Despite featuring some of the finest on-screen talents of recent years, the latest film from Woody Allen, A Rainy Day in New York, is a decidedly damp affair. Its narrative, a combination of nostalgia, affluence, and whimsey. This ultimately creates a film that feels disconnected and distant, a relic from another time. While in turn, managing to fall flat in both the romance and comedy it tries to embody. Of course, artistically, the dreamlike aesthetic of the film may well have been Allen’s intention, creating an almost theatrical and displaced reality where love can grow. However, if that was the case, the result is misguided, jarring, and dull.
In many ways, A Rainy Day in New York feels symbolic of a director purely retreading ground that led to past glory—desperately attempting to find a new audience through the talent of a new generation. However, the sparks and roar of his past romantic comedies turn to faint glowing embers in a screenplay that struggles to engage and entertain its audience. While in turn reflecting a world too distant from modern-day experience.
Gatsby Wells (Timothée Chalamet) is a student studying at the prestigious and fictional Yardley Art College in upstate New York. However, his families wealth and personal privilege cover his gambling addiction and love of Cole Porter, cigarettes, and romance. Meanwhile, his girlfriend Ashleigh (Elle Fanning) is a journalism major who loves film and art but lacks self-confidence in her abilities. Her love for Gatsby, sincere but also necessary in furthering her future aspirations.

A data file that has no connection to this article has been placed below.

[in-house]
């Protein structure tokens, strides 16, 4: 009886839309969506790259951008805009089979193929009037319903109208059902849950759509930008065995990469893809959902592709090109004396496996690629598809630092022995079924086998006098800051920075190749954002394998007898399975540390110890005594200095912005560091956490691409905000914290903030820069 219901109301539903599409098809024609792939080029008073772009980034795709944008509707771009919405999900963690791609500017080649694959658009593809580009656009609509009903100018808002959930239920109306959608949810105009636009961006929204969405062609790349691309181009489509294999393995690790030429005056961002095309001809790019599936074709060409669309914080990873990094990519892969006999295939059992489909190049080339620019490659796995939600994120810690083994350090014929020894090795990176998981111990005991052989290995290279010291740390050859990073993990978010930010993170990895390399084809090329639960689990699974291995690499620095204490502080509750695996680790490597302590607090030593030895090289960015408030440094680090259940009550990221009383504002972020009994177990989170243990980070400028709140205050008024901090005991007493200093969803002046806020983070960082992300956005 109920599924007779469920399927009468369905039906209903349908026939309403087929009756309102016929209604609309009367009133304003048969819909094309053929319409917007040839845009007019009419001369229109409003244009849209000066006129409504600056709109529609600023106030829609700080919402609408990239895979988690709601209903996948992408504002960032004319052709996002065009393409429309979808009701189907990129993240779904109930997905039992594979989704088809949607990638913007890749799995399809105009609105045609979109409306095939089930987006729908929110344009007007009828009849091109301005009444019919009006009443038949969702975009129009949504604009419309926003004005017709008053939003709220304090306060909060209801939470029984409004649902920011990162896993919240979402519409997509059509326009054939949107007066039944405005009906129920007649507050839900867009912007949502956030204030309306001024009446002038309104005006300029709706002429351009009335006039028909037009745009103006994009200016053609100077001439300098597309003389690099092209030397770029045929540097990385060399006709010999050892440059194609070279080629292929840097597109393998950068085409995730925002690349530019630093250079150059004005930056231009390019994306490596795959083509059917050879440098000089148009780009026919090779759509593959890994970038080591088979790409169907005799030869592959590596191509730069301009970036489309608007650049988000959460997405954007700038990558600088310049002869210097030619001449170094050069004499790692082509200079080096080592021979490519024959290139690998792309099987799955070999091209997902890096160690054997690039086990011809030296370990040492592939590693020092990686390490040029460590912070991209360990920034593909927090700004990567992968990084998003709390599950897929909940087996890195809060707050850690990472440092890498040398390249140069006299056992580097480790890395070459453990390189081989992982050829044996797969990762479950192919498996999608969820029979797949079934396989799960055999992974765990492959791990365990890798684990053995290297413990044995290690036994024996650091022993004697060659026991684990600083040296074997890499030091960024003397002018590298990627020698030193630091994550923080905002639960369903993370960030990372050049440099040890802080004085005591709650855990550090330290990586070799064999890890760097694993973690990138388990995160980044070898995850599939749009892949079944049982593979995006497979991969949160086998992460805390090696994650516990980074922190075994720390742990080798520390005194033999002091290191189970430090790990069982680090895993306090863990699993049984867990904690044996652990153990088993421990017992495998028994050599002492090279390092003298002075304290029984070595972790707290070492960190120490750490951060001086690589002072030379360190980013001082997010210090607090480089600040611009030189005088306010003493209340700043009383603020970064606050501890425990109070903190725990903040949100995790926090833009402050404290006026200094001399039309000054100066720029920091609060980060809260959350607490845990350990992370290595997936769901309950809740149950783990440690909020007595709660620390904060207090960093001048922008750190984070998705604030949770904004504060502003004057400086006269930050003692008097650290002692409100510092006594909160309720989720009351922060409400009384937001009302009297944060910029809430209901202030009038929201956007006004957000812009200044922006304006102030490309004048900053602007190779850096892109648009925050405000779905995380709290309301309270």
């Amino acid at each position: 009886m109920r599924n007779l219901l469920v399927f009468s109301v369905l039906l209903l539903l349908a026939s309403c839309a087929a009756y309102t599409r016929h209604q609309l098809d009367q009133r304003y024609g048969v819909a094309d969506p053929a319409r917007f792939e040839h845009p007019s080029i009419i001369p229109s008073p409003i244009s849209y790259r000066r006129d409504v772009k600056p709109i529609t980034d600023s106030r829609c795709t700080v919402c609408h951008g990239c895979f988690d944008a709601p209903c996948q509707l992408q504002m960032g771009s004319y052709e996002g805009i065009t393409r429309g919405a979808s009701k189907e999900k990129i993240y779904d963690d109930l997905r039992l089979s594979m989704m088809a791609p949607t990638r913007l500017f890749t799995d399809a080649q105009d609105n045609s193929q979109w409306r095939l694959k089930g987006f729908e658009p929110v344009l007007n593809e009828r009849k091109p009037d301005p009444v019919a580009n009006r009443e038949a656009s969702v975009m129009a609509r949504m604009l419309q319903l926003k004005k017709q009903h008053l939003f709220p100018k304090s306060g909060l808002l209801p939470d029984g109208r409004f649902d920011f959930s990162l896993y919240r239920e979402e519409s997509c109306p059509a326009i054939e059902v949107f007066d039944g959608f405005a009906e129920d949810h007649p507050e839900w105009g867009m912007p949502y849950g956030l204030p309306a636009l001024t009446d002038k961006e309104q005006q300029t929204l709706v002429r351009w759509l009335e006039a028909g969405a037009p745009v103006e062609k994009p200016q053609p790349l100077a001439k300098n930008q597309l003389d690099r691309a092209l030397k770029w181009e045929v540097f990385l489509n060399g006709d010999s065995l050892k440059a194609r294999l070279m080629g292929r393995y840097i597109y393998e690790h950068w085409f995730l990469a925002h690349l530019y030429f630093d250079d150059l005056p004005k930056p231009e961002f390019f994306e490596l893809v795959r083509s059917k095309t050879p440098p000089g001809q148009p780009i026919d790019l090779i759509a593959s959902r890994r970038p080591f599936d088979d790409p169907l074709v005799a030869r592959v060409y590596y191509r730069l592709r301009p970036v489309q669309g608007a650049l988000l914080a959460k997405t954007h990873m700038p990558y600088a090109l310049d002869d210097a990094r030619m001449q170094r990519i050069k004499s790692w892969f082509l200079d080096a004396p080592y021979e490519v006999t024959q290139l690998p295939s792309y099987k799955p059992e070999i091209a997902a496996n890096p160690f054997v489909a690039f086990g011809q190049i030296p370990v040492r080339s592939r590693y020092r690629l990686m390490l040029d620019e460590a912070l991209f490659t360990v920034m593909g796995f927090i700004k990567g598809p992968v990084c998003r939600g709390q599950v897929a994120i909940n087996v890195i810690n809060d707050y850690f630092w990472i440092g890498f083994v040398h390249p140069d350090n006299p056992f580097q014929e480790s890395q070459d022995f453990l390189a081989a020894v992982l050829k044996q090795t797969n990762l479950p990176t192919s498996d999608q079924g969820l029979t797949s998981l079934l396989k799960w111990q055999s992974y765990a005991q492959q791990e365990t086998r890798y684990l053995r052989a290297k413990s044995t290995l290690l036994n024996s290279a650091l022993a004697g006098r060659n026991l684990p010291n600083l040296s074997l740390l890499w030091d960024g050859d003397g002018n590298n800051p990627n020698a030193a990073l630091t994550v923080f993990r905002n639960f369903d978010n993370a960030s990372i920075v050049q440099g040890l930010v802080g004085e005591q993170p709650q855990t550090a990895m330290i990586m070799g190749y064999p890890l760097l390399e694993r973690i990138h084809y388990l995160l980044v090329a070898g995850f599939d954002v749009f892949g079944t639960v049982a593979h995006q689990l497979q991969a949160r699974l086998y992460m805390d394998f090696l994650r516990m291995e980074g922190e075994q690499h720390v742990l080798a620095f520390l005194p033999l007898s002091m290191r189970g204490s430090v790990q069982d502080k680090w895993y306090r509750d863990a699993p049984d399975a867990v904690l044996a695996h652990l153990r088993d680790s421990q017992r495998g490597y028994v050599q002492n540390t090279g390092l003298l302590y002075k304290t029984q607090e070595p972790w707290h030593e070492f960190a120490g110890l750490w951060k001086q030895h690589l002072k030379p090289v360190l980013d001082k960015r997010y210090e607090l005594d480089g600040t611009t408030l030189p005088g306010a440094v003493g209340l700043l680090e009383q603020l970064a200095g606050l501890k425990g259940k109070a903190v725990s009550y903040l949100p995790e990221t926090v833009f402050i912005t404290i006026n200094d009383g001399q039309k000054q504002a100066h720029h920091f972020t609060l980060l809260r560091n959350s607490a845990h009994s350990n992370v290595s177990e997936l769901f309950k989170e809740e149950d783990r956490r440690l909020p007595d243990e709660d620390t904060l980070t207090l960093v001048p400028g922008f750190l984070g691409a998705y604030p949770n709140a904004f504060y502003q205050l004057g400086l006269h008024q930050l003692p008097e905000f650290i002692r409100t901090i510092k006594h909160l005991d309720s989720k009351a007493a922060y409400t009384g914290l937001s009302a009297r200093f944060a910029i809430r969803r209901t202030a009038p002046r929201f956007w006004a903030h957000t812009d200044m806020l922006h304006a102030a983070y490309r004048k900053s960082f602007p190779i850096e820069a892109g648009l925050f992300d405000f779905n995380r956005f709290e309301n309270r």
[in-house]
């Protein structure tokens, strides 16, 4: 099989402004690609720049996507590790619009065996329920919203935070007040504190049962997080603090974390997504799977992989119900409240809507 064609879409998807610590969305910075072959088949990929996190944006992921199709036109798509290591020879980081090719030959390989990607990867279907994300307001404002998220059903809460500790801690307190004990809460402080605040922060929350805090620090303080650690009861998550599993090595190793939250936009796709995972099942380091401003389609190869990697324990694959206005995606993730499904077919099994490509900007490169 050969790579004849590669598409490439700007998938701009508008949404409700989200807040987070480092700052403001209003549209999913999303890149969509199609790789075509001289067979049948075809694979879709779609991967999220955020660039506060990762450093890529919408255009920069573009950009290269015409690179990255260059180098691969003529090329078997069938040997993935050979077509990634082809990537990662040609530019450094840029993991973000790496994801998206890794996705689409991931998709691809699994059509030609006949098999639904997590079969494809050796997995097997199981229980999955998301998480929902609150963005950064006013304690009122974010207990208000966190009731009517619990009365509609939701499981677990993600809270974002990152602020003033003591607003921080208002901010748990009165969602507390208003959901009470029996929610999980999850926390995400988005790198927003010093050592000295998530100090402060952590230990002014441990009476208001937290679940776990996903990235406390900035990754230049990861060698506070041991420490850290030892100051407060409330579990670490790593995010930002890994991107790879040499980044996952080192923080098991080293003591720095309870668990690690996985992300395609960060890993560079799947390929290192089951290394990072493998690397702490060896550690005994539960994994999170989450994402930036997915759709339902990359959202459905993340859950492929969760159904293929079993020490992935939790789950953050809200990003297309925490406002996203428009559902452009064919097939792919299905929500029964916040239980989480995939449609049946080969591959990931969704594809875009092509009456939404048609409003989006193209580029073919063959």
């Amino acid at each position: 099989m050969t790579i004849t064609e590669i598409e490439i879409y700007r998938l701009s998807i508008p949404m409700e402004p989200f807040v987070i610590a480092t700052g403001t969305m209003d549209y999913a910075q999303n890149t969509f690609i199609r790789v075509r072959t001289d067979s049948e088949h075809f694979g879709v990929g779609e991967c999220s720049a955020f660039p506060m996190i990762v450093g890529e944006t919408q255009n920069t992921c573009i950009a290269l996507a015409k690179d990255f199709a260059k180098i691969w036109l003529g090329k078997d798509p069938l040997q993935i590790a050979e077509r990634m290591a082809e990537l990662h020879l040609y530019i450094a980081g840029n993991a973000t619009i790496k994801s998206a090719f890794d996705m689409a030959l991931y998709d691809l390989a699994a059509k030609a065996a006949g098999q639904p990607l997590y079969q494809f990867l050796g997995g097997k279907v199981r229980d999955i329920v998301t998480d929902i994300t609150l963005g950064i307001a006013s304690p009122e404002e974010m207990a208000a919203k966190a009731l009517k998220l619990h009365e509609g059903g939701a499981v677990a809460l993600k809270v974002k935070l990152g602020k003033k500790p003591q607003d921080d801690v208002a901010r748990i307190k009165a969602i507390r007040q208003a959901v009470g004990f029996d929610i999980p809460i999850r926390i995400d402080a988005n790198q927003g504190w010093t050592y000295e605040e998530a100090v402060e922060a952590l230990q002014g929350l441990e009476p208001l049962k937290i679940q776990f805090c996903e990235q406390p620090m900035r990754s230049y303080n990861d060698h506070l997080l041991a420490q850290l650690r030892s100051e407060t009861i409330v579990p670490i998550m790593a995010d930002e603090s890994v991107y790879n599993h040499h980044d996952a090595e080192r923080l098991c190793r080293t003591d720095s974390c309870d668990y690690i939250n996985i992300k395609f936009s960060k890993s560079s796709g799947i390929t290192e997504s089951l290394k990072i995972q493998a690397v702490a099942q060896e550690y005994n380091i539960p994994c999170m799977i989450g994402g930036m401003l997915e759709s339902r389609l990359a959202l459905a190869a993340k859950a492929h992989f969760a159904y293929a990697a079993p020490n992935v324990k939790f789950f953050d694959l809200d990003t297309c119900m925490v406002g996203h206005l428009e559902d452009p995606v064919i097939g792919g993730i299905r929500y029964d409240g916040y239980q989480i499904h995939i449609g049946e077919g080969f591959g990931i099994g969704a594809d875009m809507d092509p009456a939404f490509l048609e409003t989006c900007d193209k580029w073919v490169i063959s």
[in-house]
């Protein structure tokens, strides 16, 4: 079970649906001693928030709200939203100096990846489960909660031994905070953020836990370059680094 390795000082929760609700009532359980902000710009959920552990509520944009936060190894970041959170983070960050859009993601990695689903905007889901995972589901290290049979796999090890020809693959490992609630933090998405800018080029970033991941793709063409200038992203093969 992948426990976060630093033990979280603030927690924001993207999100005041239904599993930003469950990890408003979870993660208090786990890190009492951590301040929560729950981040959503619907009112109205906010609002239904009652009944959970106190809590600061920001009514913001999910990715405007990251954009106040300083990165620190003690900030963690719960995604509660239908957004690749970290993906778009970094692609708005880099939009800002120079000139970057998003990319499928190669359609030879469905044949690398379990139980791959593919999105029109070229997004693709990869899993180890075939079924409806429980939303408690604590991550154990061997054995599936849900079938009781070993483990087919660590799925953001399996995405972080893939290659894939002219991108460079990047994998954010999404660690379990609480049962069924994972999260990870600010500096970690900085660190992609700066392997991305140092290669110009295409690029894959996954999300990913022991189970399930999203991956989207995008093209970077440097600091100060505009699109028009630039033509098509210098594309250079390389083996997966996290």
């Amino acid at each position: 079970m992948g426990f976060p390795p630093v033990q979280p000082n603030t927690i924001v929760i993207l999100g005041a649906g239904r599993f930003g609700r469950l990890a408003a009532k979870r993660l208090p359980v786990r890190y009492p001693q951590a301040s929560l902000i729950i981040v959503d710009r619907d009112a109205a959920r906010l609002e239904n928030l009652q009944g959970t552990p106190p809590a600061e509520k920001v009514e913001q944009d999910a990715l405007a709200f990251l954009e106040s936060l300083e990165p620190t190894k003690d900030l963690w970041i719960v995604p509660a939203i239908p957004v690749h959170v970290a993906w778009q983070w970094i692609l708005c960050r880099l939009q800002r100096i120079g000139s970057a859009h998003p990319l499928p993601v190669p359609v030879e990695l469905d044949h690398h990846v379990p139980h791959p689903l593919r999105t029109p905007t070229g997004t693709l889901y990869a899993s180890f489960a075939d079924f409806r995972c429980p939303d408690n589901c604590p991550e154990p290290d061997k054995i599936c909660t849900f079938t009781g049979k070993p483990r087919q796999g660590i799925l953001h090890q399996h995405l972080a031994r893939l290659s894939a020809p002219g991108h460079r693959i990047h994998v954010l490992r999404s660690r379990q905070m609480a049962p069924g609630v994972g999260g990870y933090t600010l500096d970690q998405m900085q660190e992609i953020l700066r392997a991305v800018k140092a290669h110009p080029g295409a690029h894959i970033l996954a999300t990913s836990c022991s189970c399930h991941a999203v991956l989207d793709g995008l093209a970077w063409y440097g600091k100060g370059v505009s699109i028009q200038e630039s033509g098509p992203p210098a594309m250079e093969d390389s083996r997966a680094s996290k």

When Ashleigh receives an invitation to interview a famous film director for the college newspaper in New York, both young lovers jump at the chance to head to the city for a romantic weekend. With Gatsby keen to show Ashleigh all his favourite wealthy haunts, with his recent poker winnings. While in turn avoiding his mother’s extravagant annual party at the grand family home in Manhattan. However, on arrival in New York, the big apple has other plans for the couple that lead them both to face their actual wants and desires as the rain pours down over Central Park.
While A Rainy Day in New York may look beautiful in the hands of Vittorio Storaro, this is a film that ultimately feels incomplete; its pace stunted, its performances lacklustre and direction poor. The result leaves you deflated as you wonder how the director of Annie Hall and Manhattan could get something wrong on what should have been home ground. His vision of an alternate New York reality caught in a patronising dreamlike vision of young love.
Of course, the film’s trajectory has not been helped by the sexual abuse allegations levelled at Allen but refuted in public with no charges having been brought. These allegations would ultimately leave a bad taste in the mouth of the film’s stars and the original distributor Amazon Studios. While, in turn leading many to speculate whether this would be Woody Allen’s final outing.
Whether this turns out to be the case or not, A Rainy Day in New York will no doubt find viewers thanks to a cast who manage to keep the film from drifting into obscurity. But despite occasional glimmers of brilliance that used to permeate Woody Allen’s work, the result is nothing short of a disappointing mess.
Director: Woody Allen
Timothée Chalamet also appears in The King, Beautiful Boy and Call Me By Your Name